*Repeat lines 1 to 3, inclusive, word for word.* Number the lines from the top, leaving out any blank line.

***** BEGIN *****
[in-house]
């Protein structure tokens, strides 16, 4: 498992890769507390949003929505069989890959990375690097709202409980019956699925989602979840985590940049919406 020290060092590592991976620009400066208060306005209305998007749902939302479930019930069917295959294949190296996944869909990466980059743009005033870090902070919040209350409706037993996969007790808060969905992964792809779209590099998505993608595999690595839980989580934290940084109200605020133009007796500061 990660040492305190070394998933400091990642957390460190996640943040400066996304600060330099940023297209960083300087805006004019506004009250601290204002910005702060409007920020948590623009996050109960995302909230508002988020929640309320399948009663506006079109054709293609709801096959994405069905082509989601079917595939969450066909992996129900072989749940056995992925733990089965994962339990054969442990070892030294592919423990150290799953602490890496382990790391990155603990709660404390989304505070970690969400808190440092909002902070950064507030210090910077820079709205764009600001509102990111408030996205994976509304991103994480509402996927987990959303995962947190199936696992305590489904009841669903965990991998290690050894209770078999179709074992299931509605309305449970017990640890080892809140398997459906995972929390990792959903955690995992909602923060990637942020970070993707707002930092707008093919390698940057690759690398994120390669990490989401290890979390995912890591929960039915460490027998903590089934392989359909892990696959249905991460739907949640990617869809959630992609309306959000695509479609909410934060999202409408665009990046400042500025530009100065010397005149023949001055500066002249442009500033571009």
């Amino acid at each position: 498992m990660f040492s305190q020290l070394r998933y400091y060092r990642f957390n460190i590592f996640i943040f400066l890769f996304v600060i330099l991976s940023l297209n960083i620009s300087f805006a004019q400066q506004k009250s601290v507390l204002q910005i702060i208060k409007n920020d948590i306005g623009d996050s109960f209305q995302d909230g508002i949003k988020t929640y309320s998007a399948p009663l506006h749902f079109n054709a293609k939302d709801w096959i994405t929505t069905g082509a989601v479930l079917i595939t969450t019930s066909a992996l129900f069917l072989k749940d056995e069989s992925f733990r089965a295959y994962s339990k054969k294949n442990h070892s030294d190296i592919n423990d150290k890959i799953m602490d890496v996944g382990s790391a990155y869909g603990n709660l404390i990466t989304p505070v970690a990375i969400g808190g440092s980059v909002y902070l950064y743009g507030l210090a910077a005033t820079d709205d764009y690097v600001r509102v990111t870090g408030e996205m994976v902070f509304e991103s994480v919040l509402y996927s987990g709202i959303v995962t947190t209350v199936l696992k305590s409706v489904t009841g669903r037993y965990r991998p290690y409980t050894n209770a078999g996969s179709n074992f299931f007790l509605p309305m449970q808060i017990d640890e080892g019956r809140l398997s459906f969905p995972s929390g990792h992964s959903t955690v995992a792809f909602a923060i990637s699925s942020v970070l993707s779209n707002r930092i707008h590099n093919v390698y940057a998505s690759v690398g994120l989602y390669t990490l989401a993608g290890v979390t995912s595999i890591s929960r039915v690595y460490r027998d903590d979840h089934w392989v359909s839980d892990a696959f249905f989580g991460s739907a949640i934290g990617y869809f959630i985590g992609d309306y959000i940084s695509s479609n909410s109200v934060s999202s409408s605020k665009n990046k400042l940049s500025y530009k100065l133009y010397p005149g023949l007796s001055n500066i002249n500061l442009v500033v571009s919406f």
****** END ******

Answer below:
[in-house]
């Protein structure tokens, strides 16, 4: 498992890769507390949003929505069989890959990375690097709202409980019956699925989602979840985590940049919406 020290060092590592991976620009400066208060306005209305998007749902939302479930019930069917295959294949190296996944869909990466980059743009005033870090902070919040209350409706037993996969007790808060969905992964792809779209590099998505993608595999690595839980989580934290940084109200605020133009007796500061 990660040492305190070394998933400091990642957390460190996640943040400066996304600060330099940023297209960083300087805006004019506004009250601290204002910005702060409007920020948590623009996050109960995302909230508002988020929640309320399948009663506006079109054709293609709801096959994405069905082509989601079917595939969450066909992996129900072989749940056995992925733990089965994962339990054969442990070892030294592919423990150290799953602490890496382990790391990155603990709660404390989304505070970690969400808190440092909002902070950064507030210090910077820079709205764009600001509102990111408030996205994976509304991103994480509402996927987990959303995962947190199936696992305590489904009841669903965990991998290690050894209770078999179709074992299931509605309305449970017990640890080892809140398997459906995972929390990792959903955690995992909602923060990637942020970070993707707002930092707008093919390698940057690759690398994120390669990490989401290890979390995912890591929960039915460490027998903590089934392989359909892990696959249905991460739907949640990617869809959630992609309306959000695509479609909410934060999202409408665009990046400042500025530009100065010397005149023949001055500066002249442009500033571009």
């Amino acid at each position: 498992m990660f040492s305190q020290l070394r998933y400091y060092r990642f957390n460190i590592f996640i943040f400066l890769f996304v600060i330099l991976s940023l297209n960083i620009s300087f805006a004019q400066q506004k009250s601290v507390l204002q910005i702060i208060k409007n920020d948590i306005g623009d996050s109960f209305q995302d909230g508002i949003k988020t929640y309320s998007a399948p009663l506006h749902f079109n054709a293609k939302d709801w096959i994405t929505t069905g082509a989601v479930l079917i595939t969450t019930s066909a992996l129900f069917l072989k749940d056995e069989s992925f733990r089965a295959y994962s339990k054969k294949n442990h070892s030294d190296i592919n423990d150290k890959i799953m602490d890496v996944g382990s790391a990155y869909g603990n709660l404390i990466t989304p505070v970690a990375i969400g808190g440092s980059v909002y902070l950064y743009g507030l210090a910077a005033t820079d709205d764009y690097v600001r509102v990111t870090g408030e996205m994976v902070f509304e991103s994480v919040l509402y996927s987990g709202i959303v995962t947190t209350v199936l696992k305590s409706v489904t009841g669903r037993y965990r991998p290690y409980t050894n209770a078999g996969s179709n074992f299931f007790l509605p309305m449970q808060i017990d640890e080892g019956r809140l398997s459906f969905p995972s929390g990792h992964s959903t955690v995992a792809f909602a923060i990637s699925s942020v970070l993707s779209n707002r930092i707008h590099n093919v390698y940057a998505s690759v690398g994120l989602y390669t990490l989401a993608g290890v979390t995912s595999i890591s929960r039915v690595y460490r027998d903590d979840h089934w392989v359909s839980d892990a696959f249905f989580g991460s739907a949640i934290g990617y869809f959630i985590g992609d309306y959000i940084s695509s479609n909410s109200v934060s999202s409408s605020k665009n990046k400042l940049s500025y530009k100065l133009y010397p005149g023949l007796s001055n500066i002249n500061l442009v500033v571009s919406f």